By Martin Kidston/MISSOULA CURRENT
Employees with Stockman Bank joined city officials and other dignitaries Wednesday to break ground on a new downtown bank, the first of several large construction projects slated for the city’s core.
The bank announced plans to build the six-story flagship branch on the corner of West Broadway and Orange Street in late 2014. Deconstruction of the old Salvation Army and Car Quest buildings wrapped up last month, setting the stage for construction.
“It seems like an eternity that we’ve been working to get into this area and get a physical presence in downtown Missoula” said Stockman Bank CEO Bill Coffee. “We’ve been welcomed with open arms all across the city.”
Coffee, along with Bob Burns – the bank’s Missoula market president – said the process of finding a suitable location began roughly two years ago. They credited local real estate agents and the Missoula Redevelopment Agency for facilitating the process.
Coffee said the diversity of growth and commerce in Missoula helped convince them to move forward with the project.
“It’s a really bright future here,” Coffee said. “Western Montana is going to continue to grow. This allows us to serve more of our neighbors across the state.”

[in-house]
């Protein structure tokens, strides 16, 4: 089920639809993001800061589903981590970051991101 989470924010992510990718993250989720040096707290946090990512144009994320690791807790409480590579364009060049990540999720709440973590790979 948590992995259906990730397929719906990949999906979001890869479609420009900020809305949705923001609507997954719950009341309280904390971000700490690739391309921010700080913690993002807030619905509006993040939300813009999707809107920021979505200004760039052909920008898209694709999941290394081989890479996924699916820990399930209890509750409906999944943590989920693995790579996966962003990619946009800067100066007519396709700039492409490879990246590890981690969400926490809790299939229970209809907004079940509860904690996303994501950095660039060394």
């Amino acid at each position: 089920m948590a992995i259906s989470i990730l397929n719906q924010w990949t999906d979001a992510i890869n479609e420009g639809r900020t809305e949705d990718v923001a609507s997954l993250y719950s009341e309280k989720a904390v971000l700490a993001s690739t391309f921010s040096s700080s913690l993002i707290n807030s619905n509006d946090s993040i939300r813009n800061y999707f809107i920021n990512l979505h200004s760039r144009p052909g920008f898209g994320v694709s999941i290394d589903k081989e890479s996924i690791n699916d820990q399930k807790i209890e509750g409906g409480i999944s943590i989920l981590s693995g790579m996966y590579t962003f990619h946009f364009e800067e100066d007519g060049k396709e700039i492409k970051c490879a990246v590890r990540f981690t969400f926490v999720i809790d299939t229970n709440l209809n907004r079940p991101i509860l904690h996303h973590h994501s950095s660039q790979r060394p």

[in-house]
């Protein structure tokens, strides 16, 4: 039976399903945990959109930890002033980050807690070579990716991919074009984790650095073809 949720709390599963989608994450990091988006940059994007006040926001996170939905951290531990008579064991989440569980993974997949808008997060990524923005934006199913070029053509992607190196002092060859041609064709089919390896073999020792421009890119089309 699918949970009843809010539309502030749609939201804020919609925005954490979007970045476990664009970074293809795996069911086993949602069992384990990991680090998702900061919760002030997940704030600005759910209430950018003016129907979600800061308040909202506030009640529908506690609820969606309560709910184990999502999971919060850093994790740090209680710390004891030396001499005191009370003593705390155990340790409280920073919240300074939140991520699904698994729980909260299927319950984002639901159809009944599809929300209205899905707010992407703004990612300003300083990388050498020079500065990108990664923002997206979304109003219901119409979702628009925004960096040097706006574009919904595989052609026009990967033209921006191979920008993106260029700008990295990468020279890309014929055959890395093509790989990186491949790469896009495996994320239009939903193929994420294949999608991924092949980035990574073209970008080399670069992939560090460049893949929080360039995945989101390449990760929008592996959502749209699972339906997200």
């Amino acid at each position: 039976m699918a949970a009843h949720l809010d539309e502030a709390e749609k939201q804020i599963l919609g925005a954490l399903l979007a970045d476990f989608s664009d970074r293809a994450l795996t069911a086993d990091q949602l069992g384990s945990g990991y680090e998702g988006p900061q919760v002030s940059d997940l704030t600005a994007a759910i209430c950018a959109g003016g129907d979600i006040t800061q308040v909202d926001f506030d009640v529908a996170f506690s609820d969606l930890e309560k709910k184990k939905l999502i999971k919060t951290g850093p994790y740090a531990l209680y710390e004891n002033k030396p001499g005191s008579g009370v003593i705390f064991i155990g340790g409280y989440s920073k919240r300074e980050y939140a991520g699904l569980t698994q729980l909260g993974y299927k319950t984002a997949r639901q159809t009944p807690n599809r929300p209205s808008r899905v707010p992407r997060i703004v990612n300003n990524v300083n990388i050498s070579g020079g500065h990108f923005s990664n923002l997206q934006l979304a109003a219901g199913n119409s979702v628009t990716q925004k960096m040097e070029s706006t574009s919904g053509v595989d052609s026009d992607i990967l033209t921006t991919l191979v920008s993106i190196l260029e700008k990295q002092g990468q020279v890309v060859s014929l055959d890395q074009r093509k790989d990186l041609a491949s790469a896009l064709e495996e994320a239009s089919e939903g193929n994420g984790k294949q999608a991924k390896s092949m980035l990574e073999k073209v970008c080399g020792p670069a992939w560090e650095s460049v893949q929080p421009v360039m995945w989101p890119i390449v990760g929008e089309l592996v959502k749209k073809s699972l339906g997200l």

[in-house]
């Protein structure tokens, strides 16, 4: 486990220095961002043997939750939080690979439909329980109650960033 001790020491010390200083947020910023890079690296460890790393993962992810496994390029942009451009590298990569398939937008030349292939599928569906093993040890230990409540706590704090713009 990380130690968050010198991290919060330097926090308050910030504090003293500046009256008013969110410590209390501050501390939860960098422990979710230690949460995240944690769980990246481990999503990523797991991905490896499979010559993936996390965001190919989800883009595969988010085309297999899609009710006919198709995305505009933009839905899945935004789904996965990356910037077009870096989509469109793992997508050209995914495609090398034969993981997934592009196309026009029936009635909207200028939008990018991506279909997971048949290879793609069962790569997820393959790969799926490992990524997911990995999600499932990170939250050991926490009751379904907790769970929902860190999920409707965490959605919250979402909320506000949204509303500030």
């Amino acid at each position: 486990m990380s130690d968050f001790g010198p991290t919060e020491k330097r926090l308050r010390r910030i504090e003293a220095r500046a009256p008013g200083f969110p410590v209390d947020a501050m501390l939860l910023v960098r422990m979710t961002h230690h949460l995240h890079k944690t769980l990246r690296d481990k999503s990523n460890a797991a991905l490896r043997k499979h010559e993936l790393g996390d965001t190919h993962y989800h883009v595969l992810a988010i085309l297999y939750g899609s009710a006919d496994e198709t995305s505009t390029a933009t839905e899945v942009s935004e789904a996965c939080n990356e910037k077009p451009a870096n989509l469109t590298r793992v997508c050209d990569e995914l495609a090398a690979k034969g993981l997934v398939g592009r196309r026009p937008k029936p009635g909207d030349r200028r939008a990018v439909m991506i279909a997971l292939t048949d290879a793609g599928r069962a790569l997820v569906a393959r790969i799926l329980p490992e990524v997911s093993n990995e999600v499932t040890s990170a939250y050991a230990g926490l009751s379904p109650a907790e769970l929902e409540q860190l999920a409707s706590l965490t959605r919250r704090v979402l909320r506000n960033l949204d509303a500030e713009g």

Missoula Mayor John Engen joined bank officials in the ceremonial groundbreaking. He said the project will enhance one of the city’s major gateways. It’s the first of several projects planned for downtown Missoula over the next two years.
The projects include student housing and a $30 million Marriott Hotel on Front Street, and the $150 million redevelopment of the Riverfront Triangle – a project that includes a conference center, retail, housing and office space.
“The fact that Stockman Bank has elected to not only invest in Missoula but to invest in the heart of Missoula – that is on this particular corner – is a big deal,” Engen said. “I firmly believe that over the course of the next 10 years, we’re not going to recognize downtown Missoula, but that will be in a good way.”
The project calls for a 140-stall parking structure and a 55,000 square-foot building. The building was designed by CTA Architects to meet Leadership in Engineering and Environmental Design standards.
“The bank was conscientious about salvaging 90 percent of material that came off this site, Burns said of the old structures. “We’ll continue to do that through our LEED status.”
The building’s environmental design includes a rooftop deck and garden on the fifth floor. The sixth story includes an expansive community room.
Coffee said the new branch will help the company expand its reach across the state.
“There are a lot of business and businessmen that travel the state, and university students from across the state that go to school here,” Coffee said. “It’s nice to be able to continue to serve them, whether they’re from a small community on the Hi-Line or from Missoula. We’re very excited to get this project started.”